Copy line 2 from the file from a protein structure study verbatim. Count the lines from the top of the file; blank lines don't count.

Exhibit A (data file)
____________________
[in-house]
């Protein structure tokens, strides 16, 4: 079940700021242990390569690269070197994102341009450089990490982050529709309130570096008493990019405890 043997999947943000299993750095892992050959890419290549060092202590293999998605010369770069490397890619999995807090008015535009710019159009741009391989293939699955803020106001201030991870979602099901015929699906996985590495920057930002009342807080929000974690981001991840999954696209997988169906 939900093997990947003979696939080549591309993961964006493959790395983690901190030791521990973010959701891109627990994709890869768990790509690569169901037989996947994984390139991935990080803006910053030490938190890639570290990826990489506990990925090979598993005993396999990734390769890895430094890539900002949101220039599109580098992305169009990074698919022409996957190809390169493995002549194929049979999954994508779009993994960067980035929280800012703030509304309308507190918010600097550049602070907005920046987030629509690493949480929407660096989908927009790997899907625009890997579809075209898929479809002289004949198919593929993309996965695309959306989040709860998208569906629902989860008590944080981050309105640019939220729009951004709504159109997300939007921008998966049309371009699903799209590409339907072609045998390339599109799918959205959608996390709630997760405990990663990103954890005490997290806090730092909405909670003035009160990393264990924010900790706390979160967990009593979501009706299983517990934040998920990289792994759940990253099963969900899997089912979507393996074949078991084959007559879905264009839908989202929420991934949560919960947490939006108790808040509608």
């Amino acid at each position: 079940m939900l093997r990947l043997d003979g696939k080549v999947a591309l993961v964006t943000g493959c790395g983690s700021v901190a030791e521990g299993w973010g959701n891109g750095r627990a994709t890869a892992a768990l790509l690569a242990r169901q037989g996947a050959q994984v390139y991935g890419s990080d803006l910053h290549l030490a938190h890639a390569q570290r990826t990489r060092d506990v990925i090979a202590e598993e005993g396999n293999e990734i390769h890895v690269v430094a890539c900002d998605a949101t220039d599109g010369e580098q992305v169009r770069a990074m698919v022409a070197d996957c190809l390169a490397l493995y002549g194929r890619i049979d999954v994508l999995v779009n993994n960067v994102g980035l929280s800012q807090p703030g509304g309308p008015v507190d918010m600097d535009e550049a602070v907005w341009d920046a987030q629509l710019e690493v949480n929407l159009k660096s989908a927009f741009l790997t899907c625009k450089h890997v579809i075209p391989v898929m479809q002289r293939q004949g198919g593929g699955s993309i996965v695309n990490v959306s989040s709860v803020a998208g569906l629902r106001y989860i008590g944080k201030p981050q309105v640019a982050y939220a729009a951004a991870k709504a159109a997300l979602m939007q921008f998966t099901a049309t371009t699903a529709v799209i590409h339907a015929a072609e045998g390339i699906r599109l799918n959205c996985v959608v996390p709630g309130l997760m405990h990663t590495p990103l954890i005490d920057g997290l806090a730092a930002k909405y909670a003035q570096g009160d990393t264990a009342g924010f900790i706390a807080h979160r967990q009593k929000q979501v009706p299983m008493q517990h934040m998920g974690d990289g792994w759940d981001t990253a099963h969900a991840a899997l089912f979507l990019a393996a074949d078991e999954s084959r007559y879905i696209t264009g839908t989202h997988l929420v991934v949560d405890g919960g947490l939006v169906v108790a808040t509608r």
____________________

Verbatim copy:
């Protein structure tokens, strides 16, 4: 079940700021242990390569690269070197994102341009450089990490982050529709309130570096008493990019405890 043997999947943000299993750095892992050959890419290549060092202590293999998605010369770069490397890619999995807090008015535009710019159009741009391989293939699955803020106001201030991870979602099901015929699906996985590495920057930002009342807080929000974690981001991840999954696209997988169906 939900093997990947003979696939080549591309993961964006493959790395983690901190030791521990973010959701891109627990994709890869768990790509690569169901037989996947994984390139991935990080803006910053030490938190890639570290990826990489506990990925090979598993005993396999990734390769890895430094890539900002949101220039599109580098992305169009990074698919022409996957190809390169493995002549194929049979999954994508779009993994960067980035929280800012703030509304309308507190918010600097550049602070907005920046987030629509690493949480929407660096989908927009790997899907625009890997579809075209898929479809002289004949198919593929993309996965695309959306989040709860998208569906629902989860008590944080981050309105640019939220729009951004709504159109997300939007921008998966049309371009699903799209590409339907072609045998390339599109799918959205959608996390709630997760405990990663990103954890005490997290806090730092909405909670003035009160990393264990924010900790706390979160967990009593979501009706299983517990934040998920990289792994759940990253099963969900899997089912979507393996074949078991084959007559879905264009839908989202929420991934949560919960947490939006108790808040509608």